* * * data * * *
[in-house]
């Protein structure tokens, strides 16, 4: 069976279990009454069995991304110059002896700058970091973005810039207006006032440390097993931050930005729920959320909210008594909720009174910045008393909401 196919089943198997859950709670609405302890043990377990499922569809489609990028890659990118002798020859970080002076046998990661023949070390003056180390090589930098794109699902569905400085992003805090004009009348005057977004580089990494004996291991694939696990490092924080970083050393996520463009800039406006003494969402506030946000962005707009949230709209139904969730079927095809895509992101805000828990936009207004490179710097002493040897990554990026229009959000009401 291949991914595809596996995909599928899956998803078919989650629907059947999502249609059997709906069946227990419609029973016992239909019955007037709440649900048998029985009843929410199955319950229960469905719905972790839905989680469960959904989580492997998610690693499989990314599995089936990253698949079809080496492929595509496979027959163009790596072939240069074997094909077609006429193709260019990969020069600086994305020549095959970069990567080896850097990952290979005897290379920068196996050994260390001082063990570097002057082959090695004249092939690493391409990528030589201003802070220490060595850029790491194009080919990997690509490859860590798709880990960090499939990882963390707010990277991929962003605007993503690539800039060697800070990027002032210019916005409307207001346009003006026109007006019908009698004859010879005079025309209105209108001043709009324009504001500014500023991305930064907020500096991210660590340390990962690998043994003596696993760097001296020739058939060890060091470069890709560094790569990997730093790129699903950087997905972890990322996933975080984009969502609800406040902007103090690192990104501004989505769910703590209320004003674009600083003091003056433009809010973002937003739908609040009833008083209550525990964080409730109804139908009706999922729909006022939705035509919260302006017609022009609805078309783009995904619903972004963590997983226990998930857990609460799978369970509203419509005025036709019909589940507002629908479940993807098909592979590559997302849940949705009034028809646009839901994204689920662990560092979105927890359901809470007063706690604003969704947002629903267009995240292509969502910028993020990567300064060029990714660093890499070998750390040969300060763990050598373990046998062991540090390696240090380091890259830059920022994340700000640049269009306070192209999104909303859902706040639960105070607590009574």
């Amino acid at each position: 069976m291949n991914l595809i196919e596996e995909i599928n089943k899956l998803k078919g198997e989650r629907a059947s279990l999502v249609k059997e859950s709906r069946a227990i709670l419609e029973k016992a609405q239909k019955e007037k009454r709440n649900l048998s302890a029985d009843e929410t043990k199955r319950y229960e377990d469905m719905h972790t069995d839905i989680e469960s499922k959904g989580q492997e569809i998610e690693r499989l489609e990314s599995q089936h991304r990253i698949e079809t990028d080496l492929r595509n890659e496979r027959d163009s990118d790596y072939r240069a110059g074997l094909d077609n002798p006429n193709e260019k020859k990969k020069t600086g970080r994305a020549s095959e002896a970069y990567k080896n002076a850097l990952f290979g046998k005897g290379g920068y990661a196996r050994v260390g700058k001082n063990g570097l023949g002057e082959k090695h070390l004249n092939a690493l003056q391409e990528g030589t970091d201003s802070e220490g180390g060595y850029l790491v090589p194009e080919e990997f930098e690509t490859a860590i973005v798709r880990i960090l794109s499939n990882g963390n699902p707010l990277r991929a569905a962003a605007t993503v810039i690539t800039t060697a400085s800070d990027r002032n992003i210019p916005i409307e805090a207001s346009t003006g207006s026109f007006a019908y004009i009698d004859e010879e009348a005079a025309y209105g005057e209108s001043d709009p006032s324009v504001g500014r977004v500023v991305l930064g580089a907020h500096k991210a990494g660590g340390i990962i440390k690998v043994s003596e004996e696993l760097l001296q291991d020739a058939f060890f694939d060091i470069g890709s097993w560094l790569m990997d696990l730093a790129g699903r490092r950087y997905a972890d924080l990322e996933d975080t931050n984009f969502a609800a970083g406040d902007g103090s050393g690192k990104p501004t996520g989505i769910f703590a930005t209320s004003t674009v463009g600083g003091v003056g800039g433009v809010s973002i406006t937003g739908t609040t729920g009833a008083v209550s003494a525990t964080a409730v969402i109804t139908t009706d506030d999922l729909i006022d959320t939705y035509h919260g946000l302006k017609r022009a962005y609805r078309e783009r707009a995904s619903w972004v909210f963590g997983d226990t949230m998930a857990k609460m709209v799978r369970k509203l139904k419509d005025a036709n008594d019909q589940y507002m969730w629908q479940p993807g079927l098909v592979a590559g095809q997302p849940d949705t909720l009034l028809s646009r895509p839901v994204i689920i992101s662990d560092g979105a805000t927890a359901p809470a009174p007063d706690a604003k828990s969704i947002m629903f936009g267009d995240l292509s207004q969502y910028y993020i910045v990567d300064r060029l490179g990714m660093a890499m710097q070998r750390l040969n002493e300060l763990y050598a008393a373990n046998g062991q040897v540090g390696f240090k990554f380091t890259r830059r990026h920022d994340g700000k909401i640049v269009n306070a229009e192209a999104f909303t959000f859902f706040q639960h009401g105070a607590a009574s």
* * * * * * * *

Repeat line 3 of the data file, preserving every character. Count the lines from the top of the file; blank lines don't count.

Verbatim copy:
């Amino acid at each position: 069976m291949n991914l595809i196919e596996e995909i599928n089943k899956l998803k078919g198997e989650r629907a059947s279990l999502v249609k059997e859950s709906r069946a227990i709670l419609e029973k016992a609405q239909k019955e007037k009454r709440n649900l048998s302890a029985d009843e929410t043990k199955r319950y229960e377990d469905m719905h972790t069995d839905i989680e469960s499922k959904g989580q492997e569809i998610e690693r499989l489609e990314s599995q089936h991304r990253i698949e079809t990028d080496l492929r595509n890659e496979r027959d163009s990118d790596y072939r240069a110059g074997l094909d077609n002798p006429n193709e260019k020859k990969k020069t600086g970080r994305a020549s095959e002896a970069y990567k080896n002076a850097l990952f290979g046998k005897g290379g920068y990661a196996r050994v260390g700058k001082n063990g570097l023949g002057e082959k090695h070390l004249n092939a690493l003056q391409e990528g030589t970091d201003s802070e220490g180390g060595y850029l790491v090589p194009e080919e990997f930098e690509t490859a860590i973005v798709r880990i960090l794109s499939n990882g963390n699902p707010l990277r991929a569905a962003a605007t993503v810039i690539t800039t060697a400085s800070d990027r002032n992003i210019p916005i409307e805090a207001s346009t003006g207006s026109f007006a019908y004009i009698d004859e010879e009348a005079a025309y209105g005057e209108s001043d709009p006032s324009v504001g500014r977004v500023v991305l930064g580089a907020h500096k991210a990494g660590g340390i990962i440390k690998v043994s003596e004996e696993l760097l001296q291991d020739a058939f060890f694939d060091i470069g890709s097993w560094l790569m990997d696990l730093a790129g699903r490092r950087y997905a972890d924080l990322e996933d975080t931050n984009f969502a609800a970083g406040d902007g103090s050393g690192k990104p501004t996520g989505i769910f703590a930005t209320s004003t674009v463009g600083g003091v003056g800039g433009v809010s973002i406006t937003g739908t609040t729920g009833a008083v209550s003494a525990t964080a409730v969402i109804t139908t009706d506030d999922l729909i006022d959320t939705y035509h919260g946000l302006k017609r022009a962005y609805r078309e783009r707009a995904s619903w972004v909210f963590g997983d226990t949230m998930a857990k609460m709209v799978r369970k509203l139904k419509d005025a036709n008594d019909q589940y507002m969730w629908q479940p993807g079927l098909v592979a590559g095809q997302p849940d949705t909720l009034l028809s646009r895509p839901v994204i689920i992101s662990d560092g979105a805000t927890a359901p809470a009174p007063d706690a604003k828990s969704i947002m629903f936009g267009d995240l292509s207004q969502y910028y993020i910045v990567d300064r060029l490179g990714m660093a890499m710097q070998r750390l040969n002493e300060l763990y050598a008393a373990n046998g062991q040897v540090g390696f240090k990554f380091t890259r830059r990026h920022d994340g700000k909401i640049v269009n306070a229009e192209a999104f909303t959000f859902f706040q639960h009401g105070a607590a009574s």